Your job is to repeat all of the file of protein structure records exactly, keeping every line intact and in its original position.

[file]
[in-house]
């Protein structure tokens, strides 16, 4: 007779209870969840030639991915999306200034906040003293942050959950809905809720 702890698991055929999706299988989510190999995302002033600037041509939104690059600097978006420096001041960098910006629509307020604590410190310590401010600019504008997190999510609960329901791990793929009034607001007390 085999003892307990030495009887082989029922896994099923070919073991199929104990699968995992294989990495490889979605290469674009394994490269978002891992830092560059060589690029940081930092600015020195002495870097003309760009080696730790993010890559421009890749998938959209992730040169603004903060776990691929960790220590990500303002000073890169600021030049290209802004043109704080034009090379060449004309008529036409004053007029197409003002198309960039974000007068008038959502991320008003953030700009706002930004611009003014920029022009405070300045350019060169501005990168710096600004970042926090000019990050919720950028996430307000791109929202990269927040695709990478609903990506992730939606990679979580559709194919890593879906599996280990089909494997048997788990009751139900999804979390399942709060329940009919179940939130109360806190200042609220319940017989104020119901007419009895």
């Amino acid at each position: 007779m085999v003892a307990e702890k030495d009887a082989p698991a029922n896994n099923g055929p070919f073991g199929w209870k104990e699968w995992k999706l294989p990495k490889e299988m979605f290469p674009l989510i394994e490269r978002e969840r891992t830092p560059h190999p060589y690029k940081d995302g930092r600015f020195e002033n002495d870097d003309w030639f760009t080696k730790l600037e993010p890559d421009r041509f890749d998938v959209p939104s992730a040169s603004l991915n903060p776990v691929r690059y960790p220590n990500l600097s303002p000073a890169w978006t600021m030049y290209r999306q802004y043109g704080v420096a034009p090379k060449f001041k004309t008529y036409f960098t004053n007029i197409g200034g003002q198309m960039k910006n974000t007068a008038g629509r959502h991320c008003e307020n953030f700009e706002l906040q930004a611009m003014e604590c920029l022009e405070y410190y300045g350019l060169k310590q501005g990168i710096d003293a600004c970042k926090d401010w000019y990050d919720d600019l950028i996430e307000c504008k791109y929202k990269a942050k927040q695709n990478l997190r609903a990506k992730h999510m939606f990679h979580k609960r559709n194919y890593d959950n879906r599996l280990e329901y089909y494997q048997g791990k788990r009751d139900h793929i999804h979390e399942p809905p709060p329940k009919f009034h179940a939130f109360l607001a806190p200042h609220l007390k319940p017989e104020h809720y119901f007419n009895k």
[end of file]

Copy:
[in-house]
């Protein structure tokens, strides 16, 4: 007779209870969840030639991915999306200034906040003293942050959950809905809720 702890698991055929999706299988989510190999995302002033600037041509939104690059600097978006420096001041960098910006629509307020604590410190310590401010600019504008997190999510609960329901791990793929009034607001007390 085999003892307990030495009887082989029922896994099923070919073991199929104990699968995992294989990495490889979605290469674009394994490269978002891992830092560059060589690029940081930092600015020195002495870097003309760009080696730790993010890559421009890749998938959209992730040169603004903060776990691929960790220590990500303002000073890169600021030049290209802004043109704080034009090379060449004309008529036409004053007029197409003002198309960039974000007068008038959502991320008003953030700009706002930004611009003014920029022009405070300045350019060169501005990168710096600004970042926090000019990050919720950028996430307000791109929202990269927040695709990478609903990506992730939606990679979580559709194919890593879906599996280990089909494997048997788990009751139900999804979390399942709060329940009919179940939130109360806190200042609220319940017989104020119901007419009895």
């Amino acid at each position: 007779m085999v003892a307990e702890k030495d009887a082989p698991a029922n896994n099923g055929p070919f073991g199929w209870k104990e699968w995992k999706l294989p990495k490889e299988m979605f290469p674009l989510i394994e490269r978002e969840r891992t830092p560059h190999p060589y690029k940081d995302g930092r600015f020195e002033n002495d870097d003309w030639f760009t080696k730790l600037e993010p890559d421009r041509f890749d998938v959209p939104s992730a040169s603004l991915n903060p776990v691929r690059y960790p220590n990500l600097s303002p000073a890169w978006t600021m030049y290209r999306q802004y043109g704080v420096a034009p090379k060449f001041k004309t008529y036409f960098t004053n007029i197409g200034g003002q198309m960039k910006n974000t007068a008038g629509r959502h991320c008003e307020n953030f700009e706002l906040q930004a611009m003014e604590c920029l022009e405070y410190y300045g350019l060169k310590q501005g990168i710096d003293a600004c970042k926090d401010w000019y990050d919720d600019l950028i996430e307000c504008k791109y929202k990269a942050k927040q695709n990478l997190r609903a990506k992730h999510m939606f990679h979580k609960r559709n194919y890593d959950n879906r599996l280990e329901y089909y494997q048997g791990k788990r009751d139900h793929i999804h979390e399942p809905p709060p329940k009919f009034h179940a939130f109360l607001a806190p200042h609220l007390k319940p017989e104020h809720y119901f007419n009895k």